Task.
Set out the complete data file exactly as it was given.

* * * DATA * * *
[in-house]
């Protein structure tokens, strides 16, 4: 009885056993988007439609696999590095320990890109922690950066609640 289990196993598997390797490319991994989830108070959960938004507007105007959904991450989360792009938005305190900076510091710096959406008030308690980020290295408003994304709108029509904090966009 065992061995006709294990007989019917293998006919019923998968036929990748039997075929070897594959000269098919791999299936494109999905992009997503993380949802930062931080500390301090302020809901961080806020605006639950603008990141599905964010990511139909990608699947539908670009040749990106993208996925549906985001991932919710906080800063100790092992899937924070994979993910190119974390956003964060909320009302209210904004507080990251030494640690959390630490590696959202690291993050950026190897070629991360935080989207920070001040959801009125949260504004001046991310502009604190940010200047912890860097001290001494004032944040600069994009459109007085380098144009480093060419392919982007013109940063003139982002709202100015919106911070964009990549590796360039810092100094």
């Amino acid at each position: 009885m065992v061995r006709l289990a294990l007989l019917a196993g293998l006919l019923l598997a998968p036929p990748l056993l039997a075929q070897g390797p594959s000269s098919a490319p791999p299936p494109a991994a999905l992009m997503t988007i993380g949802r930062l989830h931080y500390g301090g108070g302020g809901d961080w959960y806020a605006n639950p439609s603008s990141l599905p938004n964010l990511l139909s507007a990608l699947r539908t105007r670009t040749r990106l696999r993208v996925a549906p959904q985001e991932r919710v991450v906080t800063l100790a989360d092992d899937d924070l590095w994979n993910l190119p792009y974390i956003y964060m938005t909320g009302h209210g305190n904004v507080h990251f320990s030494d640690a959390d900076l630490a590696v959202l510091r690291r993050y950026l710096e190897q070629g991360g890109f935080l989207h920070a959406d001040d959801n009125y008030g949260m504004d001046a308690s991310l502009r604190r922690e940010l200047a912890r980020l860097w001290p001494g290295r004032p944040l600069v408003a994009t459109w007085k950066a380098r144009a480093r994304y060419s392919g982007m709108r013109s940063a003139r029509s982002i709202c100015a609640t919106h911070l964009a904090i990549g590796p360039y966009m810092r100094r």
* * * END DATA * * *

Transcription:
[in-house]
């Protein structure tokens, strides 16, 4: 009885056993988007439609696999590095320990890109922690950066609640 289990196993598997390797490319991994989830108070959960938004507007105007959904991450989360792009938005305190900076510091710096959406008030308690980020290295408003994304709108029509904090966009 065992061995006709294990007989019917293998006919019923998968036929990748039997075929070897594959000269098919791999299936494109999905992009997503993380949802930062931080500390301090302020809901961080806020605006639950603008990141599905964010990511139909990608699947539908670009040749990106993208996925549906985001991932919710906080800063100790092992899937924070994979993910190119974390956003964060909320009302209210904004507080990251030494640690959390630490590696959202690291993050950026190897070629991360935080989207920070001040959801009125949260504004001046991310502009604190940010200047912890860097001290001494004032944040600069994009459109007085380098144009480093060419392919982007013109940063003139982002709202100015919106911070964009990549590796360039810092100094």
């Amino acid at each position: 009885m065992v061995r006709l289990a294990l007989l019917a196993g293998l006919l019923l598997a998968p036929p990748l056993l039997a075929q070897g390797p594959s000269s098919a490319p791999p299936p494109a991994a999905l992009m997503t988007i993380g949802r930062l989830h931080y500390g301090g108070g302020g809901d961080w959960y806020a605006n639950p439609s603008s990141l599905p938004n964010l990511l139909s507007a990608l699947r539908t105007r670009t040749r990106l696999r993208v996925a549906p959904q985001e991932r919710v991450v906080t800063l100790a989360d092992d899937d924070l590095w994979n993910l190119p792009y974390i956003y964060m938005t909320g009302h209210g305190n904004v507080h990251f320990s030494d640690a959390d900076l630490a590696v959202l510091r690291r993050y950026l710096e190897q070629g991360g890109f935080l989207h920070a959406d001040d959801n009125y008030g949260m504004d001046a308690s991310l502009r604190r922690e940010l200047a912890r980020l860097w001290p001494g290295r004032p944040l600069v408003a994009t459109w007085k950066a380098r144009a480093r994304y060419s392919g982007m709108r013109s940063a003139r029509s982002i709202c100015a609640t919106h911070l964009a904090i990549g590796p360039y966009m810092r100094r």